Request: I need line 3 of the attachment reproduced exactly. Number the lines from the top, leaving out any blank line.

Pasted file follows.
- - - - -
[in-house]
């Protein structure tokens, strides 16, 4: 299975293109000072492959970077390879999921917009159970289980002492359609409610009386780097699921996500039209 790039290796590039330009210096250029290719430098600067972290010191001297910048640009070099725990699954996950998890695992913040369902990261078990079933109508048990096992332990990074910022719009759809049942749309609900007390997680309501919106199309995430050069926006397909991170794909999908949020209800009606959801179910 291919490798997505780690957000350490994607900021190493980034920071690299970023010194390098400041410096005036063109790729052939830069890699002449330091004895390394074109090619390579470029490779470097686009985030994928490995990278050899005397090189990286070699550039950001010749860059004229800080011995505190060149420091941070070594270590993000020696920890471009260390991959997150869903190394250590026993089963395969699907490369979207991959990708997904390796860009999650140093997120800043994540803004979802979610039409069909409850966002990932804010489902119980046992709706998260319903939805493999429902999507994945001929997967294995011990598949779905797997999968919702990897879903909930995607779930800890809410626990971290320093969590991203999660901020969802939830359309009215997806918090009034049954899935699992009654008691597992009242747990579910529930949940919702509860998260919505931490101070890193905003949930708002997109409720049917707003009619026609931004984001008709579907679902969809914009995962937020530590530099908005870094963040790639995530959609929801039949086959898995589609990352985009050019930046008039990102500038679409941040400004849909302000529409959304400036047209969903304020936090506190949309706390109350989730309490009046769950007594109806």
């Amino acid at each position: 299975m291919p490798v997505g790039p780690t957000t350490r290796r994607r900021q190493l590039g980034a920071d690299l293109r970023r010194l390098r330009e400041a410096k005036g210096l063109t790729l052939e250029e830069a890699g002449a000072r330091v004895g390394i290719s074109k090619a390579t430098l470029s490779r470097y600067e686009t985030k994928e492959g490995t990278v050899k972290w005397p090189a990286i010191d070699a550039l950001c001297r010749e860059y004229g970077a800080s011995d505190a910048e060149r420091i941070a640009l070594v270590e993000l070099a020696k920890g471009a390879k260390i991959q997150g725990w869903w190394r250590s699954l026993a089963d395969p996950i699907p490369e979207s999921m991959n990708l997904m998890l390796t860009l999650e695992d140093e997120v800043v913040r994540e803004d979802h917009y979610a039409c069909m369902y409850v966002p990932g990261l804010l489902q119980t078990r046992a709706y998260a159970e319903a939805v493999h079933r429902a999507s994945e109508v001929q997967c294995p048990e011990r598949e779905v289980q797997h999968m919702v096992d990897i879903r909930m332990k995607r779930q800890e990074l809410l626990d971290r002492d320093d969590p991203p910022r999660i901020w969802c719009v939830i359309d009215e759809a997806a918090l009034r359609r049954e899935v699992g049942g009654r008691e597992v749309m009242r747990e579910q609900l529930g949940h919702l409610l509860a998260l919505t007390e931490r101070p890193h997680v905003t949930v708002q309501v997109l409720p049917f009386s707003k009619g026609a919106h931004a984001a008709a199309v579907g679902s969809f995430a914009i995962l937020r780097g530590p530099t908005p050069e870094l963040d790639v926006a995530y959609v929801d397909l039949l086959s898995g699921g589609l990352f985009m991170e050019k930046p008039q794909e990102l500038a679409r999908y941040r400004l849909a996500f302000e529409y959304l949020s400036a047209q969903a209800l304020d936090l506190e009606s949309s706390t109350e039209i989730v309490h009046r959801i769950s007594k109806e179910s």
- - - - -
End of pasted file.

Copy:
């Amino acid at each position: 299975m291919p490798v997505g790039p780690t957000t350490r290796r994607r900021q190493l590039g980034a920071d690299l293109r970023r010194l390098r330009e400041a410096k005036g210096l063109t790729l052939e250029e830069a890699g002449a000072r330091v004895g390394i290719s074109k090619a390579t430098l470029s490779r470097y600067e686009t985030k994928e492959g490995t990278v050899k972290w005397p090189a990286i010191d070699a550039l950001c001297r010749e860059y004229g970077a800080s011995d505190a910048e060149r420091i941070a640009l070594v270590e993000l070099a020696k920890g471009a390879k260390i991959q997150g725990w869903w190394r250590s699954l026993a089963d395969p996950i699907p490369e979207s999921m991959n990708l997904m998890l390796t860009l999650e695992d140093e997120v800043v913040r994540e803004d979802h917009y979610a039409c069909m369902y409850v966002p990932g990261l804010l489902q119980t078990r046992a709706y998260a159970e319903a939805v493999h079933r429902a999507s994945e109508v001929q997967c294995p048990e011990r598949e779905v289980q797997h999968m919702v096992d990897i879903r909930m332990k995607r779930q800890e990074l809410l626990d971290r002492d320093d969590p991203p910022r999660i901020w969802c719009v939830i359309d009215e759809a997806a918090l009034r359609r049954e899935v699992g049942g009654r008691e597992v749309m009242r747990e579910q609900l529930g949940h919702l409610l509860a998260l919505t007390e931490r101070p890193h997680v905003t949930v708002q309501v997109l409720p049917f009386s707003k009619g026609a919106h931004a984001a008709a199309v579907g679902s969809f995430a914009i995962l937020r780097g530590p530099t908005p050069e870094l963040d790639v926006a995530y959609v929801d397909l039949l086959s898995g699921g589609l990352f985009m991170e050019k930046p008039q794909e990102l500038a679409r999908y941040r400004l849909a996500f302000e529409y959304l949020s400036a047209q969903a209800l304020d936090l506190e009606s949309s706390t109350e039209i989730v309490h009046r959801i769950s007594k109806e179910s």